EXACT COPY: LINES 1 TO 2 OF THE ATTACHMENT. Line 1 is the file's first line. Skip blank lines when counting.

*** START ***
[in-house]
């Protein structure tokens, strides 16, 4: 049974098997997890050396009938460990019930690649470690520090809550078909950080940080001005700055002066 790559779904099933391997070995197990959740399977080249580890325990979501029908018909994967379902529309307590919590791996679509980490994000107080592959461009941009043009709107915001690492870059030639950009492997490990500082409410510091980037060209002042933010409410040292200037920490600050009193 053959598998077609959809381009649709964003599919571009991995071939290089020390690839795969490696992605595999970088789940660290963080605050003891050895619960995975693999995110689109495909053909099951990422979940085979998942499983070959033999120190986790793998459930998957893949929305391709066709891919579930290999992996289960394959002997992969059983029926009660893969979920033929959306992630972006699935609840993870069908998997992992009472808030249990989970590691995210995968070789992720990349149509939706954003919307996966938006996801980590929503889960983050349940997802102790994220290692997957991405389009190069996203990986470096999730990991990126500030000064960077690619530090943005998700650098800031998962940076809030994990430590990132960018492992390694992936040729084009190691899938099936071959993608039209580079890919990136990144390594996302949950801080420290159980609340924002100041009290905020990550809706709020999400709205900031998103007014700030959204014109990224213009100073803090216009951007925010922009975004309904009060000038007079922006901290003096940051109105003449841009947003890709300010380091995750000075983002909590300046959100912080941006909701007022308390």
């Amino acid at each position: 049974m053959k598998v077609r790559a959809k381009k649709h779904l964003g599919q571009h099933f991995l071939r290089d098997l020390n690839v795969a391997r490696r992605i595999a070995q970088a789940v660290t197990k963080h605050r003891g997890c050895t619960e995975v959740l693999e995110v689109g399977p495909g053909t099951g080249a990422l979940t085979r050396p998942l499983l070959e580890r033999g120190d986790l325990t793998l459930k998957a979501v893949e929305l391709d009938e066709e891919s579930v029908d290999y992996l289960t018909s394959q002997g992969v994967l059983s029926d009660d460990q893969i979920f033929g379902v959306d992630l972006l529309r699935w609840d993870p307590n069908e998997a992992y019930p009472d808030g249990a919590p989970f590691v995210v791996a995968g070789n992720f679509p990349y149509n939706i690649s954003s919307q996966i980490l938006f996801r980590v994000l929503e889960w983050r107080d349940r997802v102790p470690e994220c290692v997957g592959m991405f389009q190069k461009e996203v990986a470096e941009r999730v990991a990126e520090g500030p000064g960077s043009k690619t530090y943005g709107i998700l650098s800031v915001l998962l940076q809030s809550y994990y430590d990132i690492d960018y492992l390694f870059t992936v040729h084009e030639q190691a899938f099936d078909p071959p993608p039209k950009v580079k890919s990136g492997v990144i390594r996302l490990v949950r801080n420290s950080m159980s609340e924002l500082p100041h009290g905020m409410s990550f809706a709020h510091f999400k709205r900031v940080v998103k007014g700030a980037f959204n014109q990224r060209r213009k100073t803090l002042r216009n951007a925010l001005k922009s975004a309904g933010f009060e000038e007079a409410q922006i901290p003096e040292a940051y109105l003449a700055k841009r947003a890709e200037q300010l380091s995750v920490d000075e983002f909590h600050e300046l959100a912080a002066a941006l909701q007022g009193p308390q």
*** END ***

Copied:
[in-house]
């Protein structure tokens, strides 16, 4: 049974098997997890050396009938460990019930690649470690520090809550078909950080940080001005700055002066 790559779904099933391997070995197990959740399977080249580890325990979501029908018909994967379902529309307590919590791996679509980490994000107080592959461009941009043009709107915001690492870059030639950009492997490990500082409410510091980037060209002042933010409410040292200037920490600050009193 053959598998077609959809381009649709964003599919571009991995071939290089020390690839795969490696992605595999970088789940660290963080605050003891050895619960995975693999995110689109495909053909099951990422979940085979998942499983070959033999120190986790793998459930998957893949929305391709066709891919579930290999992996289960394959002997992969059983029926009660893969979920033929959306992630972006699935609840993870069908998997992992009472808030249990989970590691995210995968070789992720990349149509939706954003919307996966938006996801980590929503889960983050349940997802102790994220290692997957991405389009190069996203990986470096999730990991990126500030000064960077690619530090943005998700650098800031998962940076809030994990430590990132960018492992390694992936040729084009190691899938099936071959993608039209580079890919990136990144390594996302949950801080420290159980609340924002100041009290905020990550809706709020999400709205900031998103007014700030959204014109990224213009100073803090216009951007925010922009975004309904009060000038007079922006901290003096940051109105003449841009947003890709300010380091995750000075983002909590300046959100912080941006909701007022308390």